‘The Golden Girls’: Betty White Used a Personal Tragedy as Inspiration for Her Character

Betty White is approaching her 100th birthday. The beloved actor, famous for her roles on The Mary Tyler Moore ShowThe Golden Girls, and Hot in Cleveland, hasn’t just had a long professional life. She has had an incredibly rich personal life, too. White has been married three times, but her last marriage is the one that stuck. In interviews, White has described her first two marriages as “rehearsals.” Her deep love for her third husband, Allen Ludden, is well documented, and his passing has affected her greatly. She even used his death as inspiration for Rose Nylund. 

How did Betty White’s third husband, Allen Ludden, die? 

White was a well-established actor when she met Ludden on the set of his game show, Password. The two fell for each other quickly. Ludden, a widow, proposed to White, twice-divorced, at least twice before she finally accepted his proposal. While their engagement took a little while to stick, their marriage was a happy one. The pair remained married until Ludden died in 1981. 

Allen Lunden and Betty White pose for an undated photo together
Allen Lunden and Betty White | CBS via Getty Images

In 1980 he was diagnosed with stomach cancer. The game show host took time off to deal with the illness, hoping to return to the show eventually. It never happened. Ludden died in June 1981 at the age of 63. According to The New York Times, White was at his bedside. Ludden is buried in his tiny hometown of Mineral Point, Wisconsin. The quiet town has a population of under 3,000 people. Ludden died a few years before The Golden Girls premiered.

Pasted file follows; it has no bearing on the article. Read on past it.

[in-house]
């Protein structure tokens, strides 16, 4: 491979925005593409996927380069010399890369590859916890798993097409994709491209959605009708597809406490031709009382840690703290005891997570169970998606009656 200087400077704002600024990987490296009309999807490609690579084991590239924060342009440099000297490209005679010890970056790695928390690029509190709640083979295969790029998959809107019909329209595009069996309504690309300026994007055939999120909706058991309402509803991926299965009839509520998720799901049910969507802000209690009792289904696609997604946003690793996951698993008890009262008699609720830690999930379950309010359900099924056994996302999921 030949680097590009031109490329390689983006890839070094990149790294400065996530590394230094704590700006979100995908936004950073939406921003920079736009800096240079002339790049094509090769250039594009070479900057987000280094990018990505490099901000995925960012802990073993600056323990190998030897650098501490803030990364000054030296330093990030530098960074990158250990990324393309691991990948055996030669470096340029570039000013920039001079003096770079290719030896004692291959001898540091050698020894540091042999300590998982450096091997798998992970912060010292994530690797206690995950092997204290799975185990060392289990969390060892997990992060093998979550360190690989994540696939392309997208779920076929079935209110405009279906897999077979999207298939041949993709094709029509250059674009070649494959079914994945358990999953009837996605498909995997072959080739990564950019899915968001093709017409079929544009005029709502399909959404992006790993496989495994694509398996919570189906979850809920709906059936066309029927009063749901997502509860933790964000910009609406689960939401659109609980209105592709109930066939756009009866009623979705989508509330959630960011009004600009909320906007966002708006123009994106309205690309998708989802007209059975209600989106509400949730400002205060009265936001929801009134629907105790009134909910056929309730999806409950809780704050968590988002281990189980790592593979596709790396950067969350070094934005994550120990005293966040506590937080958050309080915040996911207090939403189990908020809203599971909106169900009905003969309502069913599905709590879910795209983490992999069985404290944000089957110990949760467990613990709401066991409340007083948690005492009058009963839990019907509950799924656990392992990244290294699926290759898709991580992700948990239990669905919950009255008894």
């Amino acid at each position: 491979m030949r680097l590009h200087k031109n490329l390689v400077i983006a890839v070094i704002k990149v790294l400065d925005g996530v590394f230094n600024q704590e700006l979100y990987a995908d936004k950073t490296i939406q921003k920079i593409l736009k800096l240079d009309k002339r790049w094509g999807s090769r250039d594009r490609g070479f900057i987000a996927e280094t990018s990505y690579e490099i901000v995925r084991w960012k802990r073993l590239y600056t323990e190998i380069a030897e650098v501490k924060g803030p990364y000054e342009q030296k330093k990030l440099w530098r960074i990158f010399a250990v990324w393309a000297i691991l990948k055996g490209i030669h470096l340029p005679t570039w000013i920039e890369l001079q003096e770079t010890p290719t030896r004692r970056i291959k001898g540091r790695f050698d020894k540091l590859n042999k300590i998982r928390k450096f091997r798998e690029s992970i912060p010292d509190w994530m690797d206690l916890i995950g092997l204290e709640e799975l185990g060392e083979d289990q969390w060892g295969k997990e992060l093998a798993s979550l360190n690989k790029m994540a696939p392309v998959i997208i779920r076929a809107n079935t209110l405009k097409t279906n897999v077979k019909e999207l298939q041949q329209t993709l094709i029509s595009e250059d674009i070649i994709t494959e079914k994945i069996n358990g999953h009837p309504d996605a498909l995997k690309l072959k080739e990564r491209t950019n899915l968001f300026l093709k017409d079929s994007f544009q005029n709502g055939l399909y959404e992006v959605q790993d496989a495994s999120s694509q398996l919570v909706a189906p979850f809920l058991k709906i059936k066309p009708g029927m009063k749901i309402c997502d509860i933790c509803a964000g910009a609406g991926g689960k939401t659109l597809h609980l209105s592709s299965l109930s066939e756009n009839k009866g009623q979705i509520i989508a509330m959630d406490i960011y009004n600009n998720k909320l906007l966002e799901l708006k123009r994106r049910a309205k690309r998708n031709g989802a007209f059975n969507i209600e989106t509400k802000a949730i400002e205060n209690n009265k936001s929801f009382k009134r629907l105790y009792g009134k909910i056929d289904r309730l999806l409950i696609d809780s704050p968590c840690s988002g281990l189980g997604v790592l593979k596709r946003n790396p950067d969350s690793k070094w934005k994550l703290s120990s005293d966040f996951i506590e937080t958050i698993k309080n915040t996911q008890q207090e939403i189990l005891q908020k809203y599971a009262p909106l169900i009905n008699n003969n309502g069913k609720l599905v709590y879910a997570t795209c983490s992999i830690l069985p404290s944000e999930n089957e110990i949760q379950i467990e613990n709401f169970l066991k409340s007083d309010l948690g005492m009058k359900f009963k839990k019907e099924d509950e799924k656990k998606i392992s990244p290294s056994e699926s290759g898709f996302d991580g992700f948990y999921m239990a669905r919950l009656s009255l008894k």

Betty White used the death of Allen Ludden as inspiration while portraying Rose Nylund 

Ludden’s death was traumatic for White. The twice-divorced actor clearly found her perfect match in her third husband. After his death, she took that pain and used it during the filming of The Golden Girls. Lex Passaris, the show’s director, spoke with Closer Magazine in 2018 and revealed that during season 1, White used the death of Ludden as inspiration for a poignant scene.

Betty White poses as Rose Nylund for season 1 of 'The Golden Girls'
Betty White as Rose Nylund | Herb Ball/NBCU Photo Bank/NBCUniversal via Getty Images

Passaris said that during several takes, White’s voice cracked. Passaris took her voice breaking as evidence that she was pulling emotion from her own experiences. White has been candid about the loss of Ludden in the years since. 

White wasn’t crazy about ‘The Golden Girls’ scenes that forced her to speak about Charlie Nylund 

While White often dug deep and used Ludden’s passing as inspiration for her character, she didn’t particularly care for scenes where she had to talk about the death of Charlie Nylund. According to several sources, White has admitted that those scenes were emotionally taxing because she couldn’t help but think of Ludden. 

Betty White as Rose Nylund, Bea Arthur as Dorothy Petrillo Zbornak, Rue McClanahan as Blanche Devereaux on 'The Golden Girls'
Betty White, Bea Arthur, and Rue McClanahan on ‘The Golden Girls’ | Paul Drinkwater/NBCU Photo Bank/NBCUniversal/Getty Images

Ludden’s death was still relatively fresh when White landed the role of Rose. Season 1 of The Golden Girls aired just four years after his passing. In season 1, Rose rehashes the death of her husband, Charlie, in intimate detail. While the circumstances of the fictional character’s death were much different from Ludden’s death, the emotion was the same. Rose was as deeply in love with Charlie as White was with Ludden when he died. 

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